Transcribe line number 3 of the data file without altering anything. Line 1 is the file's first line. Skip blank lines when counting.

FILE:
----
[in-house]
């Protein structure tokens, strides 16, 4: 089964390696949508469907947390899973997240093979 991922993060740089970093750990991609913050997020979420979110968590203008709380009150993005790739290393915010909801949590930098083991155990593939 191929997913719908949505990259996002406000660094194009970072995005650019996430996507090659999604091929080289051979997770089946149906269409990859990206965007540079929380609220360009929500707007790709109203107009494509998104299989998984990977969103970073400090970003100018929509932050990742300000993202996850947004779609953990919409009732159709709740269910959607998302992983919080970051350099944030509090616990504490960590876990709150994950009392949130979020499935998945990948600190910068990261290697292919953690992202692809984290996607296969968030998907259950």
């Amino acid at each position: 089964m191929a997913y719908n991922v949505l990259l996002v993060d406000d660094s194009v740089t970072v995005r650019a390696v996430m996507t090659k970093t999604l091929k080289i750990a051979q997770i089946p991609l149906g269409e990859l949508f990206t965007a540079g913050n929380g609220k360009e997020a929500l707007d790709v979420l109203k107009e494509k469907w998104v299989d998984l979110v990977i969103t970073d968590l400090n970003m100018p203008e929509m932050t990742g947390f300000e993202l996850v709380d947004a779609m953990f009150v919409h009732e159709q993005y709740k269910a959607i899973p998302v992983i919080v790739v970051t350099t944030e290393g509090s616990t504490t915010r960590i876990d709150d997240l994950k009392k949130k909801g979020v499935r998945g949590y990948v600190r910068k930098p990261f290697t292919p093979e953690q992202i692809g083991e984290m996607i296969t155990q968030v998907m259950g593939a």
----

């Amino acid at each position: 089964m191929a997913y719908n991922v949505l990259l996002v993060d406000d660094s194009v740089t970072v995005r650019a390696v996430m996507t090659k970093t999604l091929k080289i750990a051979q997770i089946p991609l149906g269409e990859l949508f990206t965007a540079g913050n929380g609220k360009e997020a929500l707007d790709v979420l109203k107009e494509k469907w998104v299989d998984l979110v990977i969103t970073d968590l400090n970003m100018p203008e929509m932050t990742g947390f300000e993202l996850v709380d947004a779609m953990f009150v919409h009732e159709q993005y709740k269910a959607i899973p998302v992983i919080v790739v970051t350099t944030e290393g509090s616990t504490t915010r960590i876990d709150d997240l994950k009392k949130k909801g979020v499935r998945g949590y990948v600190r910068k930098p990261f290697t292919p093979e953690q992202i692809g083991e984290m996607i296969t155990q968030v998907m259950g593939a």